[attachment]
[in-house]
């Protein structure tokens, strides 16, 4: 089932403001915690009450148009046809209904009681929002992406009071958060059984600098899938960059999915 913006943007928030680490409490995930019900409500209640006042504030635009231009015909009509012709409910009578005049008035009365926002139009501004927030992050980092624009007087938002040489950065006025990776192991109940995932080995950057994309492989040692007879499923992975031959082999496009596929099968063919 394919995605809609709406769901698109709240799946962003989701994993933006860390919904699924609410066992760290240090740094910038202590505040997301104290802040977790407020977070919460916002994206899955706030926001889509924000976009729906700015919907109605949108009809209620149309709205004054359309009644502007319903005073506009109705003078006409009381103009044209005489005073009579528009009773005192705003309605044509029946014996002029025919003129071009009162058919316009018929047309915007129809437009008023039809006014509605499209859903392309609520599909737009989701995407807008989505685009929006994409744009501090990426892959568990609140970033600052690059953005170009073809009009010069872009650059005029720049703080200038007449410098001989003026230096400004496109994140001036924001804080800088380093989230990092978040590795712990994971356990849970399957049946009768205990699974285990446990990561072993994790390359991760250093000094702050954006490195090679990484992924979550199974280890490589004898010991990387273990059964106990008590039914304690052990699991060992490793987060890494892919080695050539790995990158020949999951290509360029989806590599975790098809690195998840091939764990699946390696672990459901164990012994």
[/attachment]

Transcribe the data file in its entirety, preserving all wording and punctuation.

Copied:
[in-house]
């Protein structure tokens, strides 16, 4: 089932403001915690009450148009046809209904009681929002992406009071958060059984600098899938960059999915 913006943007928030680490409490995930019900409500209640006042504030635009231009015909009509012709409910009578005049008035009365926002139009501004927030992050980092624009007087938002040489950065006025990776192991109940995932080995950057994309492989040692007879499923992975031959082999496009596929099968063919 394919995605809609709406769901698109709240799946962003989701994993933006860390919904699924609410066992760290240090740094910038202590505040997301104290802040977790407020977070919460916002994206899955706030926001889509924000976009729906700015919907109605949108009809209620149309709205004054359309009644502007319903005073506009109705003078006409009381103009044209005489005073009579528009009773005192705003309605044509029946014996002029025919003129071009009162058919316009018929047309915007129809437009008023039809006014509605499209859903392309609520599909737009989701995407807008989505685009929006994409744009501090990426892959568990609140970033600052690059953005170009073809009009010069872009650059005029720049703080200038007449410098001989003026230096400004496109994140001036924001804080800088380093989230990092978040590795712990994971356990849970399957049946009768205990699974285990446990990561072993994790390359991760250093000094702050954006490195090679990484992924979550199974280890490589004898010991990387273990059964106990008590039914304690052990699991060992490793987060890494892919080695050539790995990158020949999951290509360029989806590599975790098809690195998840091939764990699946390696672990459901164990012994």